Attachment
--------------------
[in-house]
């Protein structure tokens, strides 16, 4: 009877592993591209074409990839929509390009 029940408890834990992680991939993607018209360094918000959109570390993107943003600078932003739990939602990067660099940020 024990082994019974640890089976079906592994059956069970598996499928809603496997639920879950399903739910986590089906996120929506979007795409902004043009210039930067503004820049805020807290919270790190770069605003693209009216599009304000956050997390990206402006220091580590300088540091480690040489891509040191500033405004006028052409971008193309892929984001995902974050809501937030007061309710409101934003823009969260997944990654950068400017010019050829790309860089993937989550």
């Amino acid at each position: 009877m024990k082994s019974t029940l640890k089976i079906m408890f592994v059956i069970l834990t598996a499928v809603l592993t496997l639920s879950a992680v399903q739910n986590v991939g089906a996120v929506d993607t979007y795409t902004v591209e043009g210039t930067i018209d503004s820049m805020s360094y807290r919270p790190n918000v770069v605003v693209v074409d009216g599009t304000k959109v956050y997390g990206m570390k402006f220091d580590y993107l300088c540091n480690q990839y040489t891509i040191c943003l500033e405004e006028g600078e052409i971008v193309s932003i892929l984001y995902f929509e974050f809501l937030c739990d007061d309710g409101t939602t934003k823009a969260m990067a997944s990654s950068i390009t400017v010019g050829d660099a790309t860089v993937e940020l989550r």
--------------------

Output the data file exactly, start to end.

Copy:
[in-house]
């Protein structure tokens, strides 16, 4: 009877592993591209074409990839929509390009 029940408890834990992680991939993607018209360094918000959109570390993107943003600078932003739990939602990067660099940020 024990082994019974640890089976079906592994059956069970598996499928809603496997639920879950399903739910986590089906996120929506979007795409902004043009210039930067503004820049805020807290919270790190770069605003693209009216599009304000956050997390990206402006220091580590300088540091480690040489891509040191500033405004006028052409971008193309892929984001995902974050809501937030007061309710409101934003823009969260997944990654950068400017010019050829790309860089993937989550």
């Amino acid at each position: 009877m024990k082994s019974t029940l640890k089976i079906m408890f592994v059956i069970l834990t598996a499928v809603l592993t496997l639920s879950a992680v399903q739910n986590v991939g089906a996120v929506d993607t979007y795409t902004v591209e043009g210039t930067i018209d503004s820049m805020s360094y807290r919270p790190n918000v770069v605003v693209v074409d009216g599009t304000k959109v956050y997390g990206m570390k402006f220091d580590y993107l300088c540091n480690q990839y040489t891509i040191c943003l500033e405004e006028g600078e052409i971008v193309s932003i892929l984001y995902f929509e974050f809501l937030c739990d007061d309710g409101t939602t934003k823009a969260m990067a997944s990654s950068i390009t400017v010019g050829d660099a790309t860089v993937e940020l989550r």